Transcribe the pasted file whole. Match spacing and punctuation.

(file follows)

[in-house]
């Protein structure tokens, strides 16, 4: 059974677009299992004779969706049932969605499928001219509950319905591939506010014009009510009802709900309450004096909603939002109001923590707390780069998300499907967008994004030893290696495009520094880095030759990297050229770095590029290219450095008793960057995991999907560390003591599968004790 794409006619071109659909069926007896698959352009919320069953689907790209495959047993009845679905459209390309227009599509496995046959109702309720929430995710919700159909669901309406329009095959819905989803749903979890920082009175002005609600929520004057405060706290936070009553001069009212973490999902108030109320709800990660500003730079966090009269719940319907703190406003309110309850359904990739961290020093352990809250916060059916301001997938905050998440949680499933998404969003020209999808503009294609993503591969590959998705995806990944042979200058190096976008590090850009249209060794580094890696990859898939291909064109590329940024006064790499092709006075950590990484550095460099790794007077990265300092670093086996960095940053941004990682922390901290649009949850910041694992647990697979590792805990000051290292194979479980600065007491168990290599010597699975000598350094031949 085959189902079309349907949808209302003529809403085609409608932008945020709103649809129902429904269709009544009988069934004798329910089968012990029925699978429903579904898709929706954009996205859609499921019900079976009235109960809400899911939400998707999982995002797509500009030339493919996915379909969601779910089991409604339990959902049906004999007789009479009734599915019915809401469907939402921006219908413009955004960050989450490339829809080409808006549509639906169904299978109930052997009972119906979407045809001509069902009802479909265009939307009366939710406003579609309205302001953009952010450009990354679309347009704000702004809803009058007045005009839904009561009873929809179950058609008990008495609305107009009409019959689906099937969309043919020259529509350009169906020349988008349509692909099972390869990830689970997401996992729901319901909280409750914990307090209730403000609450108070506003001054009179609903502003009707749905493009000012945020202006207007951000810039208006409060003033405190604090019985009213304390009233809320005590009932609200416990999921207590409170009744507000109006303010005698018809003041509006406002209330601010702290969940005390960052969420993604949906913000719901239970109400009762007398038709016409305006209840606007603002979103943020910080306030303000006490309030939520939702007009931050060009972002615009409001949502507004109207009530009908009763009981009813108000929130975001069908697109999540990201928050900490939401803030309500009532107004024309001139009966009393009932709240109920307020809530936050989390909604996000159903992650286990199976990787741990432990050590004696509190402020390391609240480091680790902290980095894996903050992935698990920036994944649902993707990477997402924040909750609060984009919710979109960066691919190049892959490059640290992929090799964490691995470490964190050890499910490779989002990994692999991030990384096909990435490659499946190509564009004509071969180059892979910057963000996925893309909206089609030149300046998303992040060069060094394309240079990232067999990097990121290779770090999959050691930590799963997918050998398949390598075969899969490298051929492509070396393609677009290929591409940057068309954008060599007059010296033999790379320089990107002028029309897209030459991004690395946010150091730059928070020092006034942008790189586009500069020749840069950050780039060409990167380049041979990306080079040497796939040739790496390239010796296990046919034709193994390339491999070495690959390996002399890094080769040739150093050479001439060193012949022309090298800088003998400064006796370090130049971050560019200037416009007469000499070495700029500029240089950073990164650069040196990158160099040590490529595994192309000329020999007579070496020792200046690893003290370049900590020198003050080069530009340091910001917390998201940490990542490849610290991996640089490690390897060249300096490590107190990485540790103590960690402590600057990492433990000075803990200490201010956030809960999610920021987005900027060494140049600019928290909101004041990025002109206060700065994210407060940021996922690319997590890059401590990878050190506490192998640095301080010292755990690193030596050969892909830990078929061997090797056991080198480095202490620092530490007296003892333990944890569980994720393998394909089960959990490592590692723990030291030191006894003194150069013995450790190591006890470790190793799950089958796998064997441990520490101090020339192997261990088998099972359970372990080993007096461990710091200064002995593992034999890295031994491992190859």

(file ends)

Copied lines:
[in-house]
């Protein structure tokens, strides 16, 4: 059974677009299992004779969706049932969605499928001219509950319905591939506010014009009510009802709900309450004096909603939002109001923590707390780069998300499907967008994004030893290696495009520094880095030759990297050229770095590029290219450095008793960057995991999907560390003591599968004790 794409006619071109659909069926007896698959352009919320069953689907790209495959047993009845679905459209390309227009599509496995046959109702309720929430995710919700159909669901309406329009095959819905989803749903979890920082009175002005609600929520004057405060706290936070009553001069009212973490999902108030109320709800990660500003730079966090009269719940319907703190406003309110309850359904990739961290020093352990809250916060059916301001997938905050998440949680499933998404969003020209999808503009294609993503591969590959998705995806990944042979200058190096976008590090850009249209060794580094890696990859898939291909064109590329940024006064790499092709006075950590990484550095460099790794007077990265300092670093086996960095940053941004990682922390901290649009949850910041694992647990697979590792805990000051290292194979479980600065007491168990290599010597699975000598350094031949 085959189902079309349907949808209302003529809403085609409608932008945020709103649809129902429904269709009544009988069934004798329910089968012990029925699978429903579904898709929706954009996205859609499921019900079976009235109960809400899911939400998707999982995002797509500009030339493919996915379909969601779910089991409604339990959902049906004999007789009479009734599915019915809401469907939402921006219908413009955004960050989450490339829809080409808006549509639906169904299978109930052997009972119906979407045809001509069902009802479909265009939307009366939710406003579609309205302001953009952010450009990354679309347009704000702004809803009058007045005009839904009561009873929809179950058609008990008495609305107009009409019959689906099937969309043919020259529509350009169906020349988008349509692909099972390869990830689970997401996992729901319901909280409750914990307090209730403000609450108070506003001054009179609903502003009707749905493009000012945020202006207007951000810039208006409060003033405190604090019985009213304390009233809320005590009932609200416990999921207590409170009744507000109006303010005698018809003041509006406002209330601010702290969940005390960052969420993604949906913000719901239970109400009762007398038709016409305006209840606007603002979103943020910080306030303000006490309030939520939702007009931050060009972002615009409001949502507004109207009530009908009763009981009813108000929130975001069908697109999540990201928050900490939401803030309500009532107004024309001139009966009393009932709240109920307020809530936050989390909604996000159903992650286990199976990787741990432990050590004696509190402020390391609240480091680790902290980095894996903050992935698990920036994944649902993707990477997402924040909750609060984009919710979109960066691919190049892959490059640290992929090799964490691995470490964190050890499910490779989002990994692999991030990384096909990435490659499946190509564009004509071969180059892979910057963000996925893309909206089609030149300046998303992040060069060094394309240079990232067999990097990121290779770090999959050691930590799963997918050998398949390598075969899969490298051929492509070396393609677009290929591409940057068309954008060599007059010296033999790379320089990107002028029309897209030459991004690395946010150091730059928070020092006034942008790189586009500069020749840069950050780039060409990167380049041979990306080079040497796939040739790496390239010796296990046919034709193994390339491999070495690959390996002399890094080769040739150093050479001439060193012949022309090298800088003998400064006796370090130049971050560019200037416009007469000499070495700029500029240089950073990164650069040196990158160099040590490529595994192309000329020999007579070496020792200046690893003290370049900590020198003050080069530009340091910001917390998201940490990542490849610290991996640089490690390897060249300096490590107190990485540790103590960690402590600057990492433990000075803990200490201010956030809960999610920021987005900027060494140049600019928290909101004041990025002109206060700065994210407060940021996922690319997590890059401590990878050190506490192998640095301080010292755990690193030596050969892909830990078929061997090797056991080198480095202490620092530490007296003892333990944890569980994720393998394909089960959990490592590692723990030291030191006894003194150069013995450790190591006890470790190793799950089958796998064997441990520490101090020339192997261990088998099972359970372990080993007096461990710091200064002995593992034999890295031994491992190859």